But by the standards of the rest of us mere mortals this is a very fine performance. At the time of the recording Uri Segal was the principal conductor of the Philharmonia Hungarica. In many ways this was the ideal ensemble to accompany the Brahms concerto consisting as it did of expatriate Hungarians working in West Germany (as it then was). Certainly the tonal warmth of the orchestra is a perfect complement to Shumsky’s rich and rock-solid tone. Throughout this performance there is nothing exaggerated or excessive. But that was always Shumsky’s way. He was not a musician prone to grand effect or display for display’s sake. On YouTube there is a video of him in this same concerto from the 1987 Proms with the great Mariss Jansons and the BBC Welsh SO. The video/sound quality is very poor given its VHS source but you get an absolute sense of Shumsky’s approach with no physical or musical mannerisms getting in the way of him communicating with players and audience alike.

Another characteristic audible throughout the “new” recording here is the actual sound Shumsky makes. I assume he is playing his preferred ‘Rode’ Stradivarius and the power and intensity he is able to generate is remarkable. But this is not the super-polished chromium-plated cloned playing that is relatively common today – Shumsky sought to rediscover the music with each performance and this could lead to occasions when inspiration did not burn as brightly or minute performing flaws could be heard. In this performance such passing moments do occur in part exaggerated by a rather close positioning of the solo violin and an early digital recording that gives a slightly hard-edged glare to the sound particularly in the highest registers. But against this are so many occasions by those little expressive emphasises or rhythmic freedoms that cannot be taught or quantified that in the hands of a master stamp a performance with an individual genius. Shumsky’s tempi are often at the more expansive end of the range – in the comparative versions I have to hand only Nikolaj Znaider with Gergiev in Vienna favours such a generally broad approach. The first movement trenchant and weighty but with beautifully contrasted second subject material. The second movement Adagio a genuine highlight with a stunningly poised oboe solo passed onto the solo violin where Shumsky plays with an old-fashioned expressive freedom that I find utterly compelling. In fairness a direct comparison again highlights the slight glare in the older digital recording compared to the plush warmth afforded Znaider on RCA. The Hungarian-tinged finale Allegro giocoso ma non troppo vivace again lies at the slightly slower end of the general timing which is roughly 8:00 - 8:30. Shumsky finds an earthy hearty ruggedness that is surely the spirit Brahms sought. At the same time he performs the complex filigree passage work with a playfulness that captures the giocoso spirit that crucially balances the mood of this movement. Aside from the huge technical demands of this music finding that critical balance eludes many a fine player – but not Shumsky. Segal and the Philharmonia Hungarica are attentive and sensitive accompanists throughout.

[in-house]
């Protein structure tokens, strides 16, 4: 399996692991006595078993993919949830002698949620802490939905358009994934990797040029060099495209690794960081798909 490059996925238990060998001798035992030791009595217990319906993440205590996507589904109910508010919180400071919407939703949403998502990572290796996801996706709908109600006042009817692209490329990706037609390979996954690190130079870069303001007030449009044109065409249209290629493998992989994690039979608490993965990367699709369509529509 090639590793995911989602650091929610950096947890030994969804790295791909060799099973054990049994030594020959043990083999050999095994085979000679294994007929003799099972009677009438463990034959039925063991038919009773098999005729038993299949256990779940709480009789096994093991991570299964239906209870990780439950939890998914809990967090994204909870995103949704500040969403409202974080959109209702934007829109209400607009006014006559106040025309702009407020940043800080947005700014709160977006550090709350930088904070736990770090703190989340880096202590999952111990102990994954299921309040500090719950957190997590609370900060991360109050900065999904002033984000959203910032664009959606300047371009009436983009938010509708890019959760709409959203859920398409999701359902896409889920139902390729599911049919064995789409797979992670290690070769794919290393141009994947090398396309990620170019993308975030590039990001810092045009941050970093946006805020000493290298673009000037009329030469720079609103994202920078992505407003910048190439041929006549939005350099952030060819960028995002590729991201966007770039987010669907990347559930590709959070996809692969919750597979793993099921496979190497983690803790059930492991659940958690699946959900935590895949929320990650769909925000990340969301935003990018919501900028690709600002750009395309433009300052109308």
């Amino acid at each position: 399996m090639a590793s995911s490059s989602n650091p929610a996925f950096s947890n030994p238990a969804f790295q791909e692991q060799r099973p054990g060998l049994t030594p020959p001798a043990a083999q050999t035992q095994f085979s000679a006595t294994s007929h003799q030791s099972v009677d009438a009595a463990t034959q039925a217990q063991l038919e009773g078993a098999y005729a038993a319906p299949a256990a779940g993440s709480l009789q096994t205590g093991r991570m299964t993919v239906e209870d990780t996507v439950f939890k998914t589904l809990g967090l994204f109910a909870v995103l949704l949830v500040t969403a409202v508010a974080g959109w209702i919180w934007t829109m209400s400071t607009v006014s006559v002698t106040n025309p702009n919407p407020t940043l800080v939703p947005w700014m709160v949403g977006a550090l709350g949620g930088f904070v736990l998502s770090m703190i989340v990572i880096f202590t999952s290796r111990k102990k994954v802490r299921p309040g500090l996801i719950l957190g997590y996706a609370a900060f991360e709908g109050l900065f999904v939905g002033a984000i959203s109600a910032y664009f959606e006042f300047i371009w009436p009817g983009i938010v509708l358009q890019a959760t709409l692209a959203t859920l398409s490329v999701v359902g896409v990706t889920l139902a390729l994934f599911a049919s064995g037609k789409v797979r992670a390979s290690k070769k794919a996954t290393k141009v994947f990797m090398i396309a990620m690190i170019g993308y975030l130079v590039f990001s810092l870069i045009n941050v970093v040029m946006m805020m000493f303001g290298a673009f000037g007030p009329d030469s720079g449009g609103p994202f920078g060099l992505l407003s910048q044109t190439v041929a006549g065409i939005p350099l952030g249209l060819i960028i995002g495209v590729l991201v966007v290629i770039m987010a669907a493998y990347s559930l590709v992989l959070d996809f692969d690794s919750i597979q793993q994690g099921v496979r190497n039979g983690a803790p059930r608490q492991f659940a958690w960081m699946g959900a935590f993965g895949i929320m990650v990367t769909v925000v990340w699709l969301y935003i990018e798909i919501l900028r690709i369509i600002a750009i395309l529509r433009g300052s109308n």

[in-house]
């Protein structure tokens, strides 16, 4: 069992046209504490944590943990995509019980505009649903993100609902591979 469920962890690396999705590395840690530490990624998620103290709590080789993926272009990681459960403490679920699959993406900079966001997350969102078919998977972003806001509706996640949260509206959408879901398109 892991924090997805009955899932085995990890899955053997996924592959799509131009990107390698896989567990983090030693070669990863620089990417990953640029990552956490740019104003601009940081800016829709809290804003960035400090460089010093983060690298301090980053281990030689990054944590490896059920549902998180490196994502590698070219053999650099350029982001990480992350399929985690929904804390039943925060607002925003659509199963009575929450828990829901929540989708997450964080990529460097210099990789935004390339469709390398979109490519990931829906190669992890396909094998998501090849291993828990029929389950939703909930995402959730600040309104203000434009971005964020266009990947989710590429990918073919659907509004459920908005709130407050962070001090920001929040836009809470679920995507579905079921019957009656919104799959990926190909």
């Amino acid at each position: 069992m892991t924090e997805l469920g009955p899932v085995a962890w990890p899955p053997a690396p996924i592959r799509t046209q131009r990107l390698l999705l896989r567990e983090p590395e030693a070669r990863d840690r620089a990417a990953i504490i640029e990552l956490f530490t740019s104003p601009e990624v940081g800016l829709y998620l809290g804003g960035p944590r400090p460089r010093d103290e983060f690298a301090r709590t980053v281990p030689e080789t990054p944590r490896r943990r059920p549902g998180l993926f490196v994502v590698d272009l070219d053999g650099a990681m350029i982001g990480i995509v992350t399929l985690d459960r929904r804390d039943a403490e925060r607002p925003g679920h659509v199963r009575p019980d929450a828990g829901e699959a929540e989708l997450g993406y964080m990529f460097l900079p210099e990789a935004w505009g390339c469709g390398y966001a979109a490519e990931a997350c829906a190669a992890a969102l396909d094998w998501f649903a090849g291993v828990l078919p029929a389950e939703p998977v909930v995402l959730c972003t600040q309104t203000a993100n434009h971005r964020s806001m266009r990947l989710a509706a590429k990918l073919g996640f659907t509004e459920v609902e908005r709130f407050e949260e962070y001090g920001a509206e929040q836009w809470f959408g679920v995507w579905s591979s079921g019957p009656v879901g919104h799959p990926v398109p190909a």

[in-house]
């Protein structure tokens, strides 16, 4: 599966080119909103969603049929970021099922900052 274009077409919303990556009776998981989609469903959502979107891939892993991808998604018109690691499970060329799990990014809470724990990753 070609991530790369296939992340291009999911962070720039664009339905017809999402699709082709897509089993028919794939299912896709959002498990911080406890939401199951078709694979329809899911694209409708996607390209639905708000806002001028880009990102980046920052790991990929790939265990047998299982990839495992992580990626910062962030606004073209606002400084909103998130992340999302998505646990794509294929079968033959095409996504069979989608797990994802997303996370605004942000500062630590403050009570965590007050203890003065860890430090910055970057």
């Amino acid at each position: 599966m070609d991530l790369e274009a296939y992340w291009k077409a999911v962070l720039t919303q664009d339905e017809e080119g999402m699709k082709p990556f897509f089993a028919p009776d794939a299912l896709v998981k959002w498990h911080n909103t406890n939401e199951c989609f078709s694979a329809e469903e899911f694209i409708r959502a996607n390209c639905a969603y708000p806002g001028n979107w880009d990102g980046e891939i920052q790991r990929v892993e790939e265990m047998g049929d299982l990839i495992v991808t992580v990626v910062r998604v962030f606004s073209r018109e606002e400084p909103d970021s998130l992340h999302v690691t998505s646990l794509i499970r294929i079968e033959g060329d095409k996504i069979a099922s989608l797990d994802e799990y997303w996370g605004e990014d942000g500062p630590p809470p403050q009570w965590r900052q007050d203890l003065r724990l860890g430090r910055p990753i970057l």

At just over forty minutes for a ‘full’ CD this might seem like short shrift but such is the value and importance of this recording as a document of one of the great 20th Century violinists that such considerations pale to insignificance. An indispensible disc for connoisseurs of the art of the violin.

Nick Barnard

Previous review: Jonathan Woolf